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School Toilets are Key to Girls’ Education: Virtual Conference Nov 21

This guest blog post is from Murat Sahin from UNICEF for World Toilet Day 2013. Please check out our ToiletsUSA page for more info. Follow #ToiletsUSA, #LiftTheLid, and #CelebrateTheToilet. washinschools_promotes_gender_equality_poster3 The theme of the second annual Menstrual Hygiene Management (MHM) Virtual Conference to be held on 21 November 2013 (8:00-17:30 EDT) is WASH in Schools Empowers Girls’ Education.  Jointly organized by Columbia University and UNICEF, the meeting will bring together WASH in Schools practitioners and members of Academia. A school is more than classrooms and desks. Providing students with access to WASH (Water, Sanitation and Hygiene) facilities has been shown to boost attendance, increase achievement and promote equity. However, the stark reality indicates that there is much work to be done. Existing WASH in Schools data shows that 49 per cent of schools lack access to safe drinking water and 55 per cent of schools lack access to sanitation facilities in middle and low-income countries. A school cannot be a school without the presence of toilets, taps and hygiene education: “WASH must be part of every school”. Adaptation of national, regional and local standards for WASH in Schools and enforcement of standards are critical to ensure children’s right to access to WASH. These standards should be the basis for national action plans that aim to reach all schools within a concrete time frame and should allow for gradual improvements to facilities and hygiene practices. WASH in Schools fosters social inclusion and individual self-respect. By offering an alternative to the stigma and marginalization associated with hygiene issues, it empowers all students – and especially encourages girls and female teachers. Girls are particularly vulnerable to dropping out of school, partly because many are reluctant to continue their education when toilets and washstands are not private, not safe or simply not available. When schools have appropriate, gender-separated facilities, an obstacle to attendance is removed. Adequate WASH facilities and menstrual hygiene education improves the quality of education experience for both female students and teachers. There are growing efforts around the world to address adolescent girls’ menstrual hygiene management (MHM) needs through WinS programming. The conference will enable the showcasing of these findings, and continue to move forward the global effort to fill existing gaps in knowledge and advocacy. Join us at the conference. Available now are the Proceedings of the 2012 Menstrual Hygiene Management Conference on WASH in Schools Empowers Girls’ Education.  Readers are invited to comment here or on the PHLUSH MHM page. PHLUSH_Annual_Report_2016.01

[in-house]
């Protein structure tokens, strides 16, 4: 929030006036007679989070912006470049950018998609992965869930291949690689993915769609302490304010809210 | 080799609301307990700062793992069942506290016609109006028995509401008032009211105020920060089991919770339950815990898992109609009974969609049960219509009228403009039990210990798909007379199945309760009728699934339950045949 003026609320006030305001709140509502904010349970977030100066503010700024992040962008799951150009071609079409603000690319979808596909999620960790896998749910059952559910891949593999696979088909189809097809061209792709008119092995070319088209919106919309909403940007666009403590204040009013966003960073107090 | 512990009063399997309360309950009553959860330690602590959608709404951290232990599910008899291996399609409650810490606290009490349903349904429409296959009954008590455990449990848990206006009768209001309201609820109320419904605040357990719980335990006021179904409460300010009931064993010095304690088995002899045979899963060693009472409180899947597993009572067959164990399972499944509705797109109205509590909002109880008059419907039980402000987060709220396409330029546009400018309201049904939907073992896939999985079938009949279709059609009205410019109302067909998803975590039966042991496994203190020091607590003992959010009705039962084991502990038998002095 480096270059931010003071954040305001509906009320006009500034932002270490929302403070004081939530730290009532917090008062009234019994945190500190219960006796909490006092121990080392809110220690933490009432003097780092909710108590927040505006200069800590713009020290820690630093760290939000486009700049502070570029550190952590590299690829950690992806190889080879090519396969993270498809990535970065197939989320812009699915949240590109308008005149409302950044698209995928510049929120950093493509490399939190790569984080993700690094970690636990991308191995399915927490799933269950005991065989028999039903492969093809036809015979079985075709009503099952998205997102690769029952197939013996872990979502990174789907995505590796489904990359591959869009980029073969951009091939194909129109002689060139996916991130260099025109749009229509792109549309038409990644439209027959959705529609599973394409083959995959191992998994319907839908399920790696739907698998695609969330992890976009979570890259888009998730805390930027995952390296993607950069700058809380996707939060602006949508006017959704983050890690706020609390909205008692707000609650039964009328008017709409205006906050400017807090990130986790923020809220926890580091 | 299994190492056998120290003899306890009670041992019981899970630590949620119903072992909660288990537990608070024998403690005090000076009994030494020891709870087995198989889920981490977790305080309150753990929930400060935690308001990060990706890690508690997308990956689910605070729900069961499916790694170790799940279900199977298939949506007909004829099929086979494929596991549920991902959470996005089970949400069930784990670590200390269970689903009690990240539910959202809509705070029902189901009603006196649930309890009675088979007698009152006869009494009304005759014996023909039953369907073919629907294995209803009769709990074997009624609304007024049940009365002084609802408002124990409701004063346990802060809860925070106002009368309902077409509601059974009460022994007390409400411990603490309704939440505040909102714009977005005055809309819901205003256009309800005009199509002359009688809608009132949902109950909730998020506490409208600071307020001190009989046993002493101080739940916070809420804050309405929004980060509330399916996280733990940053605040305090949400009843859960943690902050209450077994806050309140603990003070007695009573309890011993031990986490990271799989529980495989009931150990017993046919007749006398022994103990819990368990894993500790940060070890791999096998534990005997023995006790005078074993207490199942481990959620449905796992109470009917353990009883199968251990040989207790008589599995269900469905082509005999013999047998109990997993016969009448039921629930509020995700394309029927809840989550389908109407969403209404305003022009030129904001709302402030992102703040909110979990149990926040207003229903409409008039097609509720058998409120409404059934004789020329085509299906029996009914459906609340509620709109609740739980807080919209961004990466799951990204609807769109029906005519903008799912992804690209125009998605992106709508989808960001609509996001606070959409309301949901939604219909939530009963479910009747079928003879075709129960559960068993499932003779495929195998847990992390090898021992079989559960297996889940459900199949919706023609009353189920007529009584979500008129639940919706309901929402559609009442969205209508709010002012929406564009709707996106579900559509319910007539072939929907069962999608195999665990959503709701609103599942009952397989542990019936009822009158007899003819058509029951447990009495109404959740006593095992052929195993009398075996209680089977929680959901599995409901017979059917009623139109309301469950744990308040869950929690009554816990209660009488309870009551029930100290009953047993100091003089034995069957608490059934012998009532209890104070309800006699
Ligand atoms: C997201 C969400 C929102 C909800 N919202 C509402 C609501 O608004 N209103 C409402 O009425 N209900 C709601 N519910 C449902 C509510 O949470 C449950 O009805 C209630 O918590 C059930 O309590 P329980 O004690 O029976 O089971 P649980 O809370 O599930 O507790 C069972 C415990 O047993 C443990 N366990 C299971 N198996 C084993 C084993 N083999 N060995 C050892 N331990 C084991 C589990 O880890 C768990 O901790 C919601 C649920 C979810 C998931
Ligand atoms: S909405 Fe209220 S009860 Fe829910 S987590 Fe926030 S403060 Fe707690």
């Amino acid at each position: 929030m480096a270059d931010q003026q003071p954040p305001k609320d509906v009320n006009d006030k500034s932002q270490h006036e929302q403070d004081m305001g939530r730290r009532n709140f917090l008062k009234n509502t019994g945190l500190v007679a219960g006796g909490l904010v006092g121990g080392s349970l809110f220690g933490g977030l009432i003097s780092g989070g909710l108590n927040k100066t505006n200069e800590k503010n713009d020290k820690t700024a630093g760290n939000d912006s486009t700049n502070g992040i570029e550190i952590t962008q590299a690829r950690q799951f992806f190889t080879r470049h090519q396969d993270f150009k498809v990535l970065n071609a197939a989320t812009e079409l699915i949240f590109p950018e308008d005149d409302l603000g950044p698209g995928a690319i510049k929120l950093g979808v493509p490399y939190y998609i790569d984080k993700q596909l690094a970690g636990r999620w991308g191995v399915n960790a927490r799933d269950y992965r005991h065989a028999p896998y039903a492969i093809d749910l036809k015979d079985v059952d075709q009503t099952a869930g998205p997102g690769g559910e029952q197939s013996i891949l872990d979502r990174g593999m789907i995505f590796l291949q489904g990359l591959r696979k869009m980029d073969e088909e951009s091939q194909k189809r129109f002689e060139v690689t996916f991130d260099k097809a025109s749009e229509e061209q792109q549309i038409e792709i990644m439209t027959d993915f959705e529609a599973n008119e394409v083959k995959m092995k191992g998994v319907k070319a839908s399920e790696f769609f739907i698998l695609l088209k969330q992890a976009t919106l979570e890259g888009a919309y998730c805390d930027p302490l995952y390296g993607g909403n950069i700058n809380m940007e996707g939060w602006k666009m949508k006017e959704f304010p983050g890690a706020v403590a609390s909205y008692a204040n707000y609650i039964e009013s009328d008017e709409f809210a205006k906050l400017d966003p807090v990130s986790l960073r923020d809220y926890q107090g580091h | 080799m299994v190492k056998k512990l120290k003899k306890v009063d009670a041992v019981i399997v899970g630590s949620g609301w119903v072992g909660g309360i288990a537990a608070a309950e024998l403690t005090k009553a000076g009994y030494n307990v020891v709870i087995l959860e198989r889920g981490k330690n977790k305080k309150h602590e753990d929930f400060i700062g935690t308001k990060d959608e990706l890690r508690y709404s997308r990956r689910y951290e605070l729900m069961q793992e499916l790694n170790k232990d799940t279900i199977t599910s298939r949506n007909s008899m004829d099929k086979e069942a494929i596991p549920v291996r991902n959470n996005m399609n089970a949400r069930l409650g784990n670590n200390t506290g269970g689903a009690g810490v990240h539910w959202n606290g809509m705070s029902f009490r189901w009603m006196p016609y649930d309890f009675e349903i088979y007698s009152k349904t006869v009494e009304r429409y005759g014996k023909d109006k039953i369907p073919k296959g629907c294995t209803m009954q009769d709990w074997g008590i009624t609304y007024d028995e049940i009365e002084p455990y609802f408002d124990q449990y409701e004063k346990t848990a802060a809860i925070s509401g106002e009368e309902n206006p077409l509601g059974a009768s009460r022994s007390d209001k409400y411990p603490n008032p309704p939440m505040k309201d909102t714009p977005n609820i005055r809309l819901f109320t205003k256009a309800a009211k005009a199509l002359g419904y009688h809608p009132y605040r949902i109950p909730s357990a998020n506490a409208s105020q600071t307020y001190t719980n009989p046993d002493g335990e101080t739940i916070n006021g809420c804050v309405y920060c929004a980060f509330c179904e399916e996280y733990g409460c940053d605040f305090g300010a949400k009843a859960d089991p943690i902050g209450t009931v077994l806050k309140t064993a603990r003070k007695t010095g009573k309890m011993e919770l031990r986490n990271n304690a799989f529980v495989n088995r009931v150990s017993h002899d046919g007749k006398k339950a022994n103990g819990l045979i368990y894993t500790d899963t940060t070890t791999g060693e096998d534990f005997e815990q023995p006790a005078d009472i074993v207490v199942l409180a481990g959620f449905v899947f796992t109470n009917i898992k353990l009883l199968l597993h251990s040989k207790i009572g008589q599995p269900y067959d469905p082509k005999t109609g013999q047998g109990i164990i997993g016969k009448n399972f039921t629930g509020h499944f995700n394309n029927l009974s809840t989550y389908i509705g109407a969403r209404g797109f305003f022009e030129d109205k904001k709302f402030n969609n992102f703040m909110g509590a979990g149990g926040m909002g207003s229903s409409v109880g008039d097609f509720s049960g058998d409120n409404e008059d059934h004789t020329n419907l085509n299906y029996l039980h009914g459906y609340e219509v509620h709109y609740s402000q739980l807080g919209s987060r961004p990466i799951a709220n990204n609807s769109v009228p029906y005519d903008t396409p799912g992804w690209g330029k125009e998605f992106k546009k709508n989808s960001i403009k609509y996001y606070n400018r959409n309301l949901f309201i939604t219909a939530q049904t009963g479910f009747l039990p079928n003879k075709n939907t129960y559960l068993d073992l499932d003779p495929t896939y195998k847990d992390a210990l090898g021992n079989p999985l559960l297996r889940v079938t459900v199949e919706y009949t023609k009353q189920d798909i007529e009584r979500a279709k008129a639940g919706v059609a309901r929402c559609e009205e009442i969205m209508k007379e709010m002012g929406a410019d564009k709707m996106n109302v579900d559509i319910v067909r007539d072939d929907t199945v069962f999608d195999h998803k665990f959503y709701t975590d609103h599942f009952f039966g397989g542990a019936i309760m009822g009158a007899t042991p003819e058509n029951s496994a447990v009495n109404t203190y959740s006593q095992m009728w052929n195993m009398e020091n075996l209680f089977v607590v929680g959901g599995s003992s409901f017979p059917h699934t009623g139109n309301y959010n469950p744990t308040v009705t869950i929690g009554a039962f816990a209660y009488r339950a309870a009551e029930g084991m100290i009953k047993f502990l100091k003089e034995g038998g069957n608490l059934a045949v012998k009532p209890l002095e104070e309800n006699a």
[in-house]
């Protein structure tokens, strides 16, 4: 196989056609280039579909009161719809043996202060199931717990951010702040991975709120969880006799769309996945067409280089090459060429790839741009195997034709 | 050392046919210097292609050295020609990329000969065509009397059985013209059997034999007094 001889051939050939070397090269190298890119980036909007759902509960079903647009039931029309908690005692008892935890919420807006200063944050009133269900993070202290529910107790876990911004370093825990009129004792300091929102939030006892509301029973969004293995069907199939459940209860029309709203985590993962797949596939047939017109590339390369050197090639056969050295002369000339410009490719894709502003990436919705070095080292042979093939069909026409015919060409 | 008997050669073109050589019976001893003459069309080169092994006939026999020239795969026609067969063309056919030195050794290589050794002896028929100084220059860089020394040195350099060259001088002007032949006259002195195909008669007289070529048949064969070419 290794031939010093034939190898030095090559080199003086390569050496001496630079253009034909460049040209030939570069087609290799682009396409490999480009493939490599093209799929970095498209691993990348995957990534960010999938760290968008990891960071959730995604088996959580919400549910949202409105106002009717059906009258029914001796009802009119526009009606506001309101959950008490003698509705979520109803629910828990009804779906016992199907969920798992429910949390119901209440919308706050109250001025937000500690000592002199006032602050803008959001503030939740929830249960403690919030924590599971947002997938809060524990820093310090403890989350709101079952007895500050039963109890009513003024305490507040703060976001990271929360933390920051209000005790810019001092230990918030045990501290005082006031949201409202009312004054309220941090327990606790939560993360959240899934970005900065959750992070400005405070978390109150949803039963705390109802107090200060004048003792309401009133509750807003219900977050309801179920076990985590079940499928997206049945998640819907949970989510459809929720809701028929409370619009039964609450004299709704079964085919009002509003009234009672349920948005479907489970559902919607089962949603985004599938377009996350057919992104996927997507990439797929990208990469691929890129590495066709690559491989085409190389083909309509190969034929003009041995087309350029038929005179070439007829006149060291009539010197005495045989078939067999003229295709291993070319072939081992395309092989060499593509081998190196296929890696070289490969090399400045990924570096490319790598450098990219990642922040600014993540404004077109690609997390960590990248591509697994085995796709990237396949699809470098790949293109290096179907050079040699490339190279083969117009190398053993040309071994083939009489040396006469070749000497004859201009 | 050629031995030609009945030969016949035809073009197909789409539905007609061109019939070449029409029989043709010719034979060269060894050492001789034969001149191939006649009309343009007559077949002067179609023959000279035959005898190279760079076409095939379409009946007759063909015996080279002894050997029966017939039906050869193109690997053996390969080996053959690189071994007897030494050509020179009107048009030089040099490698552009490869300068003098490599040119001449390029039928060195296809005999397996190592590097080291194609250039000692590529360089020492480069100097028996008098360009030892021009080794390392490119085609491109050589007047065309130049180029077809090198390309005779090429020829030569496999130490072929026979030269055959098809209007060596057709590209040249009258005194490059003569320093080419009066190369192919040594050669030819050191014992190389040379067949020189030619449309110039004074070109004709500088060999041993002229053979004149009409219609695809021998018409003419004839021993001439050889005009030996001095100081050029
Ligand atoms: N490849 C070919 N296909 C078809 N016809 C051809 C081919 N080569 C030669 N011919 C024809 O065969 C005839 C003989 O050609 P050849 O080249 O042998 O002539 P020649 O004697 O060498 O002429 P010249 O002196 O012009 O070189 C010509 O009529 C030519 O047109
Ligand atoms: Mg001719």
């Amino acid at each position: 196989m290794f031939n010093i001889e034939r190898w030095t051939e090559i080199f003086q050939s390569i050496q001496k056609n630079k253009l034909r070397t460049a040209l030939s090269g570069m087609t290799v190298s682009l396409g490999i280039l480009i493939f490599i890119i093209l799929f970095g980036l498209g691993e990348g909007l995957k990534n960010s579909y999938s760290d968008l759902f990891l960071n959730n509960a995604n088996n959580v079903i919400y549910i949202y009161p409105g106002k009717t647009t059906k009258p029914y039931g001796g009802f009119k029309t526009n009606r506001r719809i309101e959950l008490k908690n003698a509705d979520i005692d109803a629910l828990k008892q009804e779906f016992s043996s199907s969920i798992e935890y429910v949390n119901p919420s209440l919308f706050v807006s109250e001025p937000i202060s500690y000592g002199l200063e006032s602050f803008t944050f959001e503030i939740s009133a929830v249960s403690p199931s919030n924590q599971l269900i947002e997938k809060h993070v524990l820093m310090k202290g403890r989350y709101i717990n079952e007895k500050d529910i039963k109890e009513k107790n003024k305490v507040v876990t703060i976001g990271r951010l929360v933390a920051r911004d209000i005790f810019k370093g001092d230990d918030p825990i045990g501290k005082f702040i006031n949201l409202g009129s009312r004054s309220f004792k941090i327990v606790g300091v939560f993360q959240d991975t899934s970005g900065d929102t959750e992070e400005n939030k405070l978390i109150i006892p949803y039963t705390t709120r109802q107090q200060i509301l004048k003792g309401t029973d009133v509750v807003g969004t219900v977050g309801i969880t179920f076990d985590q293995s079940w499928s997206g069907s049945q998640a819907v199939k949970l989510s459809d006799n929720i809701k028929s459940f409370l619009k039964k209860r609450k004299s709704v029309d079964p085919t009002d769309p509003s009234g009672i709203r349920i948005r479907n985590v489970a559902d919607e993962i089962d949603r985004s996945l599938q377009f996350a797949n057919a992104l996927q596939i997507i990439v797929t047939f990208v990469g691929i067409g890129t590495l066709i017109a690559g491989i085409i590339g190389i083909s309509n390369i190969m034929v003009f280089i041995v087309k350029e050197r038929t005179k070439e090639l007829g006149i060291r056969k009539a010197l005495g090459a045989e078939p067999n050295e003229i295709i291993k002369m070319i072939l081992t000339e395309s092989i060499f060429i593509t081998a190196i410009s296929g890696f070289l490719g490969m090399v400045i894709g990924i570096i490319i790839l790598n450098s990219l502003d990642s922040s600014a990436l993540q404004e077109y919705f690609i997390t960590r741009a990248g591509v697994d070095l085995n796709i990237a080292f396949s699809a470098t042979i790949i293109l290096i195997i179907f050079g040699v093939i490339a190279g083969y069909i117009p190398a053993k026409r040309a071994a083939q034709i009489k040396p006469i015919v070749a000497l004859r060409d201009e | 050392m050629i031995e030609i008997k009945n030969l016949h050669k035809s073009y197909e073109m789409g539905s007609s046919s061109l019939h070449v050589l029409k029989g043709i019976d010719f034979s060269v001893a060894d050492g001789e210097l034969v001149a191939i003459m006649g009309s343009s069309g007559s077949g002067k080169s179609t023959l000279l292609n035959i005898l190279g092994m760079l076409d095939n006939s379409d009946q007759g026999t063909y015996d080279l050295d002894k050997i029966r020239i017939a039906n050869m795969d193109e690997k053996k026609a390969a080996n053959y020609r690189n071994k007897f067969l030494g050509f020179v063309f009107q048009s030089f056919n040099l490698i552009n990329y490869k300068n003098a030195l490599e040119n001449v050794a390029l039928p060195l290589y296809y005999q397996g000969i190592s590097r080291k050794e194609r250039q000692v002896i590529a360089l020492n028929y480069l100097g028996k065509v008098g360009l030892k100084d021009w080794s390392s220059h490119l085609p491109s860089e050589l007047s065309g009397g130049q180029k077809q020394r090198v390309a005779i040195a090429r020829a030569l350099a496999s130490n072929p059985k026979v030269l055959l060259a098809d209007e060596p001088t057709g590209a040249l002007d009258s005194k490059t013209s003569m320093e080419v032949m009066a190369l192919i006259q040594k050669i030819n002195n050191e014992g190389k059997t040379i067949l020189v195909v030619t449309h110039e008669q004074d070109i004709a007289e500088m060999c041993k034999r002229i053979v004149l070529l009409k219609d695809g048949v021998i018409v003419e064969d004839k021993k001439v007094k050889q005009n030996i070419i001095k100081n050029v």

Happy Menstrual Hygiene Day!

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PHLUSH is looking for volunteers!

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